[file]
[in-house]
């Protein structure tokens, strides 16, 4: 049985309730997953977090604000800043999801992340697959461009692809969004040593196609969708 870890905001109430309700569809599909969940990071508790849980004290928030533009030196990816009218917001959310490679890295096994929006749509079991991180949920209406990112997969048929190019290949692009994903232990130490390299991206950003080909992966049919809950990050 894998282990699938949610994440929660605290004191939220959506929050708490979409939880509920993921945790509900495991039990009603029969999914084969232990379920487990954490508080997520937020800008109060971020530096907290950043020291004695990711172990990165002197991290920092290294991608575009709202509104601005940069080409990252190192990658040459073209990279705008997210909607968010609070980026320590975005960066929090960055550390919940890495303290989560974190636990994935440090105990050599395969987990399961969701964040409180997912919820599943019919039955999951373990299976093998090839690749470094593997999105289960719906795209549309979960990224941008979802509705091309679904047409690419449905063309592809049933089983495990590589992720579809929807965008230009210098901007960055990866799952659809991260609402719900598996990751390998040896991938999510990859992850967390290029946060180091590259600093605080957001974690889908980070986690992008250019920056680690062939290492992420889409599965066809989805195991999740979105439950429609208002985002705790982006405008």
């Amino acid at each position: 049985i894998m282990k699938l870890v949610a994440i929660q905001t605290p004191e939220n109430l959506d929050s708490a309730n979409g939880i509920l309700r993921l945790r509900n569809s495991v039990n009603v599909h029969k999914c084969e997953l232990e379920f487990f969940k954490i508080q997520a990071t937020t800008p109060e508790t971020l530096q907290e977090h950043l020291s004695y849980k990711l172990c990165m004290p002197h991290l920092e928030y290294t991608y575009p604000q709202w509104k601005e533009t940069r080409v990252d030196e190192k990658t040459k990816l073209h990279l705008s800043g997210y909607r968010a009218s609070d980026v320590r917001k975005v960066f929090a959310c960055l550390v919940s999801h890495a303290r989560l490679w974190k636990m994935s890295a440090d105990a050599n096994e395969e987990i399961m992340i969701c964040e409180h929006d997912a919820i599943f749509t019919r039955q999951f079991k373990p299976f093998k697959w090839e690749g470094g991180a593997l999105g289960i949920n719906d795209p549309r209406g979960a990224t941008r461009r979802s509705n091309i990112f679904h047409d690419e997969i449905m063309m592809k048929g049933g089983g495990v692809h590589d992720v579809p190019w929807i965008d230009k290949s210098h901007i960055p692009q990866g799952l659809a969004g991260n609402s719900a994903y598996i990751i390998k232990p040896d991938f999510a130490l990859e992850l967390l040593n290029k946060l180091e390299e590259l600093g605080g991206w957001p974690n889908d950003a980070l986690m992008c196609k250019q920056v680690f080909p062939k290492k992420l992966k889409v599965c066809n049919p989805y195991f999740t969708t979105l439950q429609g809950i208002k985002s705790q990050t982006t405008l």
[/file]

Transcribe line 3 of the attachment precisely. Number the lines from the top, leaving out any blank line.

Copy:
């Amino acid at each position: 049985i894998m282990k699938l870890v949610a994440i929660q905001t605290p004191e939220n109430l959506d929050s708490a309730n979409g939880i509920l309700r993921l945790r509900n569809s495991v039990n009603v599909h029969k999914c084969e997953l232990e379920f487990f969940k954490i508080q997520a990071t937020t800008p109060e508790t971020l530096q907290e977090h950043l020291s004695y849980k990711l172990c990165m004290p002197h991290l920092e928030y290294t991608y575009p604000q709202w509104k601005e533009t940069r080409v990252d030196e190192k990658t040459k990816l073209h990279l705008s800043g997210y909607r968010a009218s609070d980026v320590r917001k975005v960066f929090a959310c960055l550390v919940s999801h890495a303290r989560l490679w974190k636990m994935s890295a440090d105990a050599n096994e395969e987990i399961m992340i969701c964040e409180h929006d997912a919820i599943f749509t019919r039955q999951f079991k373990p299976f093998k697959w090839e690749g470094g991180a593997l999105g289960i949920n719906d795209p549309r209406g979960a990224t941008r461009r979802s509705n091309i990112f679904h047409d690419e997969i449905m063309m592809k048929g049933g089983g495990v692809h590589d992720v579809p190019w929807i965008d230009k290949s210098h901007i960055p692009q990866g799952l659809a969004g991260n609402s719900a994903y598996i990751i390998k232990p040896d991938f999510a130490l990859e992850l967390l040593n290029k946060l180091e390299e590259l600093g605080g991206w957001p974690n889908d950003a980070l986690m992008c196609k250019q920056v680690f080909p062939k290492k992420l992966k889409v599965c066809n049919p989805y195991f999740t969708t979105l439950q429609g809950i208002k985002s705790q990050t982006t405008l």